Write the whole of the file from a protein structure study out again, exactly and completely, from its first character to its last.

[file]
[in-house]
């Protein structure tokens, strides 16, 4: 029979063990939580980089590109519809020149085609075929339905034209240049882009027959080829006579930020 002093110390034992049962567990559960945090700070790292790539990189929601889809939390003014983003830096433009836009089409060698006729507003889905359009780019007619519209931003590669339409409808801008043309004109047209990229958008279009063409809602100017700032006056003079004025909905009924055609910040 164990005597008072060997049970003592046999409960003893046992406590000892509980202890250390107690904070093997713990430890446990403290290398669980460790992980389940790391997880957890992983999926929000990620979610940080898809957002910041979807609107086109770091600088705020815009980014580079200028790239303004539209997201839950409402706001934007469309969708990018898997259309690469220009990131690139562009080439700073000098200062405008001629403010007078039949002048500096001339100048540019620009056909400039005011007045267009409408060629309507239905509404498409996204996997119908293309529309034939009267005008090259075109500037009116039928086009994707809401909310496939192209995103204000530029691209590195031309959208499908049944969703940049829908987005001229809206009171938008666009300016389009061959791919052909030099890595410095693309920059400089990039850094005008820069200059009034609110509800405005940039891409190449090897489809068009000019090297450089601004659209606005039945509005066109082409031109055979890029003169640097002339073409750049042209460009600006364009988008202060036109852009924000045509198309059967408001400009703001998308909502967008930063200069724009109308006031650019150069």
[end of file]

[in-house]
């Protein structure tokens, strides 16, 4: 029979063990939580980089590109519809020149085609075929339905034209240049882009027959080829006579930020 002093110390034992049962567990559960945090700070790292790539990189929601889809939390003014983003830096433009836009089409060698006729507003889905359009780019007619519209931003590669339409409808801008043309004109047209990229958008279009063409809602100017700032006056003079004025909905009924055609910040 164990005597008072060997049970003592046999409960003893046992406590000892509980202890250390107690904070093997713990430890446990403290290398669980460790992980389940790391997880957890992983999926929000990620979610940080898809957002910041979807609107086109770091600088705020815009980014580079200028790239303004539209997201839950409402706001934007469309969708990018898997259309690469220009990131690139562009080439700073000098200062405008001629403010007078039949002048500096001339100048540019620009056909400039005011007045267009409408060629309507239905509404498409996204996997119908293309529309034939009267005008090259075109500037009116039928086009994707809401909310496939192209995103204000530029691209590195031309959208499908049944969703940049829908987005001229809206009171938008666009300016389009061959791919052909030099890595410095693309920059400089990039850094005008820069200059009034609110509800405005940039891409190449090897489809068009000019090297450089601004659209606005039945509005066109082409031109055979890029003169640097002339073409750049042209460009600006364009988008202060036109852009924000045509198309059967408001400009703001998308909502967008930063200069724009109308006031650019150069």